Here’s a lesson in ethics and proper conduct for Boise’s Parks Department. The business of government is GOVERNMENT–not retail marketing.
Ice World indoor skating rink was donated to the city over a year ago and despite having a tax-free facility, they can’t break even financially. The city loses $125,000 a year providing an ice rink for which there obviously is not enough demand. In Minnesota or North Dakota it would be a slick move.
The previous owner, in a sound business move, donated the “cold property” to the city which has been skating on thin ice ever since. The city maintains a retail shop at Ice World investing in inventory comprised of hockey sticks, skates, etc.
A couple months ago Boise cops got a tip from a Canadian cop who got stung on an e-Bay ice skate purchase. That tip, combined with another tip from a company attempting to deliver hockey sticks purchased by the city to a third party led to the arrest of a former employee.
Had the city stayed out of the retail business and leased the store to a private concessionaire, there would never have been a problem.
The City park department also sells golf clubs, bags and related “pro shop” items at the Warm Springs Golf Course. Instead of tying up the public money in speculative inventory, the citizens would be better served if the city leased the space to a sporting goods business as a concession.
While it may be potentially profitable to run a pro-shop in a tax free facility, it is hardly fair and ethical to compete with taxpaying sporting goods businesses.
Word on the street is the city plans to audit both facilities. The GUARDIAN has no info about any dishonesty at either venue. However, there isn’t a retail business around that doesn’t experience shoplifting and “shrinkage” of inventory. In private business it is considered a “cost of doing business.” At taxpayer owned public facilities you are dealing with “government property” and there shouldn’t be a cost of doing business. Best insurance is to never take the risk.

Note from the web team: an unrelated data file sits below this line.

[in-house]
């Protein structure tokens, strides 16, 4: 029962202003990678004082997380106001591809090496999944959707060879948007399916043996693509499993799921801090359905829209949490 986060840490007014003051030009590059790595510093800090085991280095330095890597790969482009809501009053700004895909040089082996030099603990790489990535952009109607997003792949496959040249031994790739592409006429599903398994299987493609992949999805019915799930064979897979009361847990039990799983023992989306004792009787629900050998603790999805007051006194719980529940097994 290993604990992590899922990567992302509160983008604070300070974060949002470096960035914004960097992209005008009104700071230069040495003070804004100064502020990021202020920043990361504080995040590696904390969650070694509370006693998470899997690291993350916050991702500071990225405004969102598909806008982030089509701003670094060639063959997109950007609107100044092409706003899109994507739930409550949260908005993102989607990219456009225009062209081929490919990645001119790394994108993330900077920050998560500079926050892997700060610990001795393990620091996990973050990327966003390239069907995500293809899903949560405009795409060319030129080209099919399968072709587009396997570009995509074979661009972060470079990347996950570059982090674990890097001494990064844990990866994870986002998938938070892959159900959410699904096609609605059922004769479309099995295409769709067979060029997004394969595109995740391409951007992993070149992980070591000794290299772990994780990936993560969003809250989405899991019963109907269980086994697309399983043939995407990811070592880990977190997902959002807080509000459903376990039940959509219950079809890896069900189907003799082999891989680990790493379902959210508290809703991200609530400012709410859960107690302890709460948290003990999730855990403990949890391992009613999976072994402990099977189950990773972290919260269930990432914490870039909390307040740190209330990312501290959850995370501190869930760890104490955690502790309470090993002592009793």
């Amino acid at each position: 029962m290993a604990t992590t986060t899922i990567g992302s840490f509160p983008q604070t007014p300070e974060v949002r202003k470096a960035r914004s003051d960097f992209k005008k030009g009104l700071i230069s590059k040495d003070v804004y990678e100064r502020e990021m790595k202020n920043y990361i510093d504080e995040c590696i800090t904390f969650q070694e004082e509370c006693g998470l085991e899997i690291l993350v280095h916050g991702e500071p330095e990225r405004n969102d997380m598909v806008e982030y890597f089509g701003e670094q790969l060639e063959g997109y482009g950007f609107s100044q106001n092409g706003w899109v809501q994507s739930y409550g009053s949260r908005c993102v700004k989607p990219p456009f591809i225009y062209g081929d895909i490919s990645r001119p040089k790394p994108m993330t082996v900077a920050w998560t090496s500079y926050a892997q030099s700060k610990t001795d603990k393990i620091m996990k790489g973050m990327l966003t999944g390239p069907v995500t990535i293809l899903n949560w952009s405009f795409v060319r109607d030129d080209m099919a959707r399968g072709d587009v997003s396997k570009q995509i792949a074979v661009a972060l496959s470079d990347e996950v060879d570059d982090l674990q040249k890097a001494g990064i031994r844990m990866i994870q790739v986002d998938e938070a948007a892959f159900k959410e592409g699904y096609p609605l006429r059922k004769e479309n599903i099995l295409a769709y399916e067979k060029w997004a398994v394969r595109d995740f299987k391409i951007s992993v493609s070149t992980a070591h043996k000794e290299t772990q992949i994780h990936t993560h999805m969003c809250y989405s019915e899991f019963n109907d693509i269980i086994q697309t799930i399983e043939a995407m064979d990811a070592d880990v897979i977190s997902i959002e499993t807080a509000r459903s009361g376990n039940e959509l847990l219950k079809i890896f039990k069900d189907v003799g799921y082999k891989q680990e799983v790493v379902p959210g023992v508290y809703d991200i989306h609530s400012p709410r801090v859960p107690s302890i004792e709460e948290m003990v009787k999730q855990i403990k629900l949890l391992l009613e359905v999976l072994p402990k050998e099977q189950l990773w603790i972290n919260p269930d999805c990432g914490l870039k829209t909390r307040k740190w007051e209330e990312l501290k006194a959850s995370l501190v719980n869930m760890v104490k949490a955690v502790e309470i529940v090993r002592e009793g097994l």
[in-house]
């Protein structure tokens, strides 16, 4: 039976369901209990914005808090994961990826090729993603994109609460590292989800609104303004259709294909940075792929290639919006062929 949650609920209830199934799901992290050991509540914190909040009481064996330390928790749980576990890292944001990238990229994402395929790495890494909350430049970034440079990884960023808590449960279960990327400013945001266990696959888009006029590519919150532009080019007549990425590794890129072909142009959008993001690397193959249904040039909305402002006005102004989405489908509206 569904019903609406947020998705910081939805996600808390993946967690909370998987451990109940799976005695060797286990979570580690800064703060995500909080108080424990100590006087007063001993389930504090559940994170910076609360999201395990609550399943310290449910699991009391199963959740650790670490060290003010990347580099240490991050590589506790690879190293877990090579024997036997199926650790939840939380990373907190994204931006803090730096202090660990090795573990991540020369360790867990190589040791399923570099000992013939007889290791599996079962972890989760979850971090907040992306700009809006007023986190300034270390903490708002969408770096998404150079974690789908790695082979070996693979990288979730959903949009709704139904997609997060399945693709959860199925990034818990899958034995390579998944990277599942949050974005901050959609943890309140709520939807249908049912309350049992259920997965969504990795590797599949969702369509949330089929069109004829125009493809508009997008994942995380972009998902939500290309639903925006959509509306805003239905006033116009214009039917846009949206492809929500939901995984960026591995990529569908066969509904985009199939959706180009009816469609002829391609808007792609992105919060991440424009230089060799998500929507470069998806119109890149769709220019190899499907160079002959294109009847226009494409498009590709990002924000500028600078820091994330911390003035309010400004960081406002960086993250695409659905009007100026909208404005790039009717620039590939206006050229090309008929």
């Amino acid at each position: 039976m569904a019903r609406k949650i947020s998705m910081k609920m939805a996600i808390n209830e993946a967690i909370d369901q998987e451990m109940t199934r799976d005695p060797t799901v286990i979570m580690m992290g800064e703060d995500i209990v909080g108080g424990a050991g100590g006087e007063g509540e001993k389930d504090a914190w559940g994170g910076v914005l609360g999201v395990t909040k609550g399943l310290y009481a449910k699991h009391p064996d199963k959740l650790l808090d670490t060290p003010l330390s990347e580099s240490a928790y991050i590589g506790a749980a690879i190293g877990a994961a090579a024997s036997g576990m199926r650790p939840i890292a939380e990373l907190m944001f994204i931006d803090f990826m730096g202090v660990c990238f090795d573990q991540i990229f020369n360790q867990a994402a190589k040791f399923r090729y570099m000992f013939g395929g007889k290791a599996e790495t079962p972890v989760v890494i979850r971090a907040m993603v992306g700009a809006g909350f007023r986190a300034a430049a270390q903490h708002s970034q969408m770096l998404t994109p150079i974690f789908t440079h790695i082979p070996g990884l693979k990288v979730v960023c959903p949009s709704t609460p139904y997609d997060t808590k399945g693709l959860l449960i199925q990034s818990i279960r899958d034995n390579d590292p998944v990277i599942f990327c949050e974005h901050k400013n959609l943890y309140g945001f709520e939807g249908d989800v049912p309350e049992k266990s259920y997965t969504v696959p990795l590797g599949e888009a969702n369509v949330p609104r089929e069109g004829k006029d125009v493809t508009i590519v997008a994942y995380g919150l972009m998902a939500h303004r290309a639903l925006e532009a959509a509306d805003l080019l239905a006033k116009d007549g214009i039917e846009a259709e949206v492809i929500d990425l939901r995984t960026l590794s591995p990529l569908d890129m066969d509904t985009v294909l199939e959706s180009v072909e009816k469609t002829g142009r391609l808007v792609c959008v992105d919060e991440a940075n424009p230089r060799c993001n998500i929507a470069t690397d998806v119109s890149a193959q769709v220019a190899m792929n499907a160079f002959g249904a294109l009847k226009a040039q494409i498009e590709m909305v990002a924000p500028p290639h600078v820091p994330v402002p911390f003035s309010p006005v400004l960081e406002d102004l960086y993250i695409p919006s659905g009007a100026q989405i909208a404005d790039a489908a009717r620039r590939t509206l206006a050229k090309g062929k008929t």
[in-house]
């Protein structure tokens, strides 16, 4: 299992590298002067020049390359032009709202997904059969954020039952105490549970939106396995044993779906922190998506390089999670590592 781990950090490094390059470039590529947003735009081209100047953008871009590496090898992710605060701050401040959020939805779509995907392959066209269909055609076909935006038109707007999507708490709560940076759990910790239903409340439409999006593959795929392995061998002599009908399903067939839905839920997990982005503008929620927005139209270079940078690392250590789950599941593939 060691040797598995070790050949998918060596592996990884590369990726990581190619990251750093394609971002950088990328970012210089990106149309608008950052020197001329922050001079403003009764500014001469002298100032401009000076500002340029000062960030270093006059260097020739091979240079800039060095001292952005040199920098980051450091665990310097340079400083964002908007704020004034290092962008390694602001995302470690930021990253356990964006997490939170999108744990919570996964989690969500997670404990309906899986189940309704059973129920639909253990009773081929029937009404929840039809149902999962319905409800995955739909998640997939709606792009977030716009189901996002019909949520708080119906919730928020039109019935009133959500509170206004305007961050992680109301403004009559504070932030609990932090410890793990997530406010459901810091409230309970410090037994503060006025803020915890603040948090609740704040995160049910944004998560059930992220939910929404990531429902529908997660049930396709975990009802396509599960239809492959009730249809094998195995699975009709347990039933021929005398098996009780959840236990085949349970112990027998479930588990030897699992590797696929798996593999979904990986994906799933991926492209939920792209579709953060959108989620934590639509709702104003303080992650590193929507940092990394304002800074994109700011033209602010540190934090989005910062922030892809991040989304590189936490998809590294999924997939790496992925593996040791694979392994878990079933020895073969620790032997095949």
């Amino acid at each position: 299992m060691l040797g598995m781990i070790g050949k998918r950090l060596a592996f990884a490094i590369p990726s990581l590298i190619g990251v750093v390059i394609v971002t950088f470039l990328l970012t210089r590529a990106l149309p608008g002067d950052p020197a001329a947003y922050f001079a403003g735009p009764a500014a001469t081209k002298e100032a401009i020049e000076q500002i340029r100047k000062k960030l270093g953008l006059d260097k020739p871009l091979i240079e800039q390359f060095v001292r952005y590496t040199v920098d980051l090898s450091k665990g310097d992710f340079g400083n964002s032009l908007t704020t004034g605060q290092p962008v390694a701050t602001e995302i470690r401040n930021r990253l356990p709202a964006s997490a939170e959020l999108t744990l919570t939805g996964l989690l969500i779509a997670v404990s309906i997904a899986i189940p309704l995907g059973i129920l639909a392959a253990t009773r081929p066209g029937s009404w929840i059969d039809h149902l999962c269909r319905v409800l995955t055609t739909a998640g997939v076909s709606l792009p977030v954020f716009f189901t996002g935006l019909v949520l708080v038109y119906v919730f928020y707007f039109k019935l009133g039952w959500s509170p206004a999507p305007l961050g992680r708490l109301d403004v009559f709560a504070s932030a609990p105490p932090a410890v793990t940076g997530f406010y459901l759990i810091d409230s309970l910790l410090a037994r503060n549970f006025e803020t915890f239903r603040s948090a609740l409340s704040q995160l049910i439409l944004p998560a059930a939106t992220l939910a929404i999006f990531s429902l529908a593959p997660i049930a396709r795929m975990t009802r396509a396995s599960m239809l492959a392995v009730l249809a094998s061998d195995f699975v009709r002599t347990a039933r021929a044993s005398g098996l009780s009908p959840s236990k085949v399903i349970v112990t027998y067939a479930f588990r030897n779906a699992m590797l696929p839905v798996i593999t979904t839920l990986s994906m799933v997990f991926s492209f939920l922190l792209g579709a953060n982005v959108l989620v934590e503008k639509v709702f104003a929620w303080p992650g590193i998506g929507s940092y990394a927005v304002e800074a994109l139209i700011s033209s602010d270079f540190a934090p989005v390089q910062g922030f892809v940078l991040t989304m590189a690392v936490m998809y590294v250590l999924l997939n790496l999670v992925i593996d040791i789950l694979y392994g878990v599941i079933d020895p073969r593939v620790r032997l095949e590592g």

If they can justify selling golf clubs, why not soccer shoes and softball gloves?
We suspect over the years the City has simply attempted to accommodate park users. At Julia Davis Park the paddle boat and food service is a private vendor who pays for the concession. At Willow Lane the city sells government hot dogs. There is no uniformity of policy, but there is a disturbing trend of the park department getting into the retail business, with “marketing plans” to create demand for “services” which often as not compete with the private sector.
Any audit should take a look at the big picture and not just focus on proving there is no problem because none was found.
In the case of Ice World it may be a sound financial move on the part of the city to do what the previous owner did–give it away. A private non-profit foundation similar to Bogus Basin ski area would make a lot more sense than trying to maintain a business that has to be kept “on ice” 24-7 even if no one shows up to skate.
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